CHARLOTTE, N.C. – On the eighth floor of the golden-windowed Independence Tower in east Charlotte, there’s a manila folder sitting in a filing cabinet in the back of a closet at Norsan Media. It’s labeled “Political File.” It’s empty.
If politicians were buying campaign ads on Charlotte’s four Spanish-language radio stations, there would be something in it. But they’re not.
“We had been approached by the Romney campaign and we did an event in September, and they bought a booth for the event,” says Sergio Garcia, the stations’ program director. “That was it.”
Campaigns and political action committees are spending hundreds of millions of dollars in battleground states to carpet-bomb the airwaves with their messages. Increasingly, that money is going toward commercials that specifically target Latinos. A report from Kantar Media CMAG says $11 million has been spent so far on presidential ads targeting Hispanics, specifically in several battleground states: Florida, Colorado, Nevada and North Carolina. The amount of money spent on Spanish-language ads is eight times what it was in 2008, says Kantar.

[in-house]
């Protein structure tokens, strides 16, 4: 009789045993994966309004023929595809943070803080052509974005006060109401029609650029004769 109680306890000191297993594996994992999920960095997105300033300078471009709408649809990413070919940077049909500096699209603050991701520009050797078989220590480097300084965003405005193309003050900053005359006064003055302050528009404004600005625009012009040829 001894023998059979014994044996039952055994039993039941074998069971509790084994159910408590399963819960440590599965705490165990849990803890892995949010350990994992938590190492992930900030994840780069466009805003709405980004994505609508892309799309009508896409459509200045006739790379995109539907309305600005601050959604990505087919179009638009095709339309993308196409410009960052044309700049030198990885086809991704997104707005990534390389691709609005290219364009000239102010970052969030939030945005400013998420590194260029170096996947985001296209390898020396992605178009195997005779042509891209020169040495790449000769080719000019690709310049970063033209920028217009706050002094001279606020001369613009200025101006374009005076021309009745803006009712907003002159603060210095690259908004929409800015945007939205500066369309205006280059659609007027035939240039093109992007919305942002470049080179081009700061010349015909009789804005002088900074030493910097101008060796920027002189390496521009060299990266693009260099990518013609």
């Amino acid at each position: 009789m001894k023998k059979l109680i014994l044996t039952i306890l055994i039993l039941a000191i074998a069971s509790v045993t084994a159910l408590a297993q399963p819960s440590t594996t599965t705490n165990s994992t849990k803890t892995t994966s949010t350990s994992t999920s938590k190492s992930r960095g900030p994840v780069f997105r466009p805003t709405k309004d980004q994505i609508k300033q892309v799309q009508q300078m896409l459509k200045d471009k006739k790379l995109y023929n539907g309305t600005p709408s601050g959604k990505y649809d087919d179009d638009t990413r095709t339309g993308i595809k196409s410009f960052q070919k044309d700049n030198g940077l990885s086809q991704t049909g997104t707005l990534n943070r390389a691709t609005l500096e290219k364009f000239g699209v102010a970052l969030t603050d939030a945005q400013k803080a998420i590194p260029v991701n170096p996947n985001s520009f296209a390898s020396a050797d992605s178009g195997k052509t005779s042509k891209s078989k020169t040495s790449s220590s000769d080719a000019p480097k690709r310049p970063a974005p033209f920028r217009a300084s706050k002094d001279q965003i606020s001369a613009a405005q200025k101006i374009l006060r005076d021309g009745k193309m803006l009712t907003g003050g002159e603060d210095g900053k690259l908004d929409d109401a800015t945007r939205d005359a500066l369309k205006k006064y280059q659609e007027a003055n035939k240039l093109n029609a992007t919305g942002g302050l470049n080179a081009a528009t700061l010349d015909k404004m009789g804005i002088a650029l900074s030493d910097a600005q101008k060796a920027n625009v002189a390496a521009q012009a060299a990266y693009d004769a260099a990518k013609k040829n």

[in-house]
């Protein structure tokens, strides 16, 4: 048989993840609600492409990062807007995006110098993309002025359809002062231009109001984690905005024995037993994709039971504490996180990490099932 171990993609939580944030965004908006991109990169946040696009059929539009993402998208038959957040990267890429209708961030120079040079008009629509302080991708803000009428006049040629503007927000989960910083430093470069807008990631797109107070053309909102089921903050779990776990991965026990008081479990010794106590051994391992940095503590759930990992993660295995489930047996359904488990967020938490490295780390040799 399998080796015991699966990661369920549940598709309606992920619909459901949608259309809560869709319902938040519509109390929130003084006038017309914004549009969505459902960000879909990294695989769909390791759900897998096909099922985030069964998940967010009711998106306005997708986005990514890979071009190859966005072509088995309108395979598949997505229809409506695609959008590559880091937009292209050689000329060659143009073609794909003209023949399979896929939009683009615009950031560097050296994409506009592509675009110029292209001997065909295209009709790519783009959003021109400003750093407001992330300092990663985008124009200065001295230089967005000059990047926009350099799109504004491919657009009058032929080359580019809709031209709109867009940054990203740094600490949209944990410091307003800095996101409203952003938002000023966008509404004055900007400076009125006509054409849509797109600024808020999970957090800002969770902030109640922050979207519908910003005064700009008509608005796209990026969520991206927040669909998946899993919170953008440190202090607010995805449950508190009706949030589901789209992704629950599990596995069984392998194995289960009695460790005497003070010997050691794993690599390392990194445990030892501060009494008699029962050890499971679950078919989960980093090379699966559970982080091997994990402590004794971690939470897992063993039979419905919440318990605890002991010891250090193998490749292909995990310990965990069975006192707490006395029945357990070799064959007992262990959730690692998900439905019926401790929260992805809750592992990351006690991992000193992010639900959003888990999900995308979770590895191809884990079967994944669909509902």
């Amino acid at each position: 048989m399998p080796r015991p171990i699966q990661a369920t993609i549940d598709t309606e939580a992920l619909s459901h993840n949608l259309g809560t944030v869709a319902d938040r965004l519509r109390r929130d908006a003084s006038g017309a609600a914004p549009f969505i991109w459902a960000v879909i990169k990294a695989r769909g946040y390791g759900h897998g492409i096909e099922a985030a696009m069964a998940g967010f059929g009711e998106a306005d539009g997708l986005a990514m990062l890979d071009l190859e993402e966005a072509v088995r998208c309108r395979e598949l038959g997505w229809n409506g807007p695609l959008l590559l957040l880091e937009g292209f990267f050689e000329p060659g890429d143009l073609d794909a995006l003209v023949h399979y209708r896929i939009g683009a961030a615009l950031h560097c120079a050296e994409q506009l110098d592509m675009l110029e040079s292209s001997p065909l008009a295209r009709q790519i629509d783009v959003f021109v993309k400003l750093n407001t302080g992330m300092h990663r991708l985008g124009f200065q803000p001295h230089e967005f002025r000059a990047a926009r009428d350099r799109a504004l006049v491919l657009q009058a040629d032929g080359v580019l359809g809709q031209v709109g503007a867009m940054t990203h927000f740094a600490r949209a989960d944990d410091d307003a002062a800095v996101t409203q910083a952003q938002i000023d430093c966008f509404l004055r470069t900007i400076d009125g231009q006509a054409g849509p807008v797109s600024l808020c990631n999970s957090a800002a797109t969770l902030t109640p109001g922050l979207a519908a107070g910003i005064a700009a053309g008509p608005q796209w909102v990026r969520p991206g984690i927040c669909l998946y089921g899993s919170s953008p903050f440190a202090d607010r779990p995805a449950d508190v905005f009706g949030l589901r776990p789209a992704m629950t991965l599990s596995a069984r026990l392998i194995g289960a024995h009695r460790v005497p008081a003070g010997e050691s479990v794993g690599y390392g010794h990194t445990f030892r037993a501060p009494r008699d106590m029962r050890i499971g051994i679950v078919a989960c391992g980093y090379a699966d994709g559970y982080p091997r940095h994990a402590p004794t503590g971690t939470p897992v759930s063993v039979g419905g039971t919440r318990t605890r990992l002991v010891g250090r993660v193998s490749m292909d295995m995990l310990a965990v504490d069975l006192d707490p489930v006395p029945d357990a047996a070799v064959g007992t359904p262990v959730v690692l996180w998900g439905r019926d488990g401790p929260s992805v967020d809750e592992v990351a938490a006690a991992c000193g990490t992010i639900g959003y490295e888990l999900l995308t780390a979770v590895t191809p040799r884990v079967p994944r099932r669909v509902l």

Yet, in Charlotte, that money is not flowing to Norsan, the largest Hispanic broadcaster in a city where, as of 2011, the Latino population was 13.4%.
“We have a lot of Latino population in town,” said Garcia, “but of the registered voters, obviously that number is not that appealing for the campaigns to invest money.”
(To be fair, the vast majority of political ad money is going toward television, not radio. For example, Pat McCrory’s campaign for governor has committed more than $6 million to TV commercials in North Carolina. It’s spending $300,000 statewide on radio spots, and the ones it’s airing are audio versions of the TV commercials.
“Our radio strategy is to accentuate our TV ads,” said Brian Nick, a McCrory spokesman.)
Money for Spanish-language ads is flowing to other broadcast stations in other cities. In Raleigh, the Romney campaign has aired a Spanish-language TV ad, where Romney’s son Craig campaigns for his father. The Kantar report says President Barack Obama’s campaign has dedicated 9 percent of its TV ad budget to Spanish-language ads. Romney, the Republican nominee, has dedicated about 4 percent.
Garcia has friends who work at bigger Latino stations in bigger markets with second and third-generation registered Latino voters.
“They’re seeing some money,” he said. “It’s frustrating to read the radio news. Everybody’s getting a big chunk [of money] this election year. But not us.”
The Associated Press contributed to this report.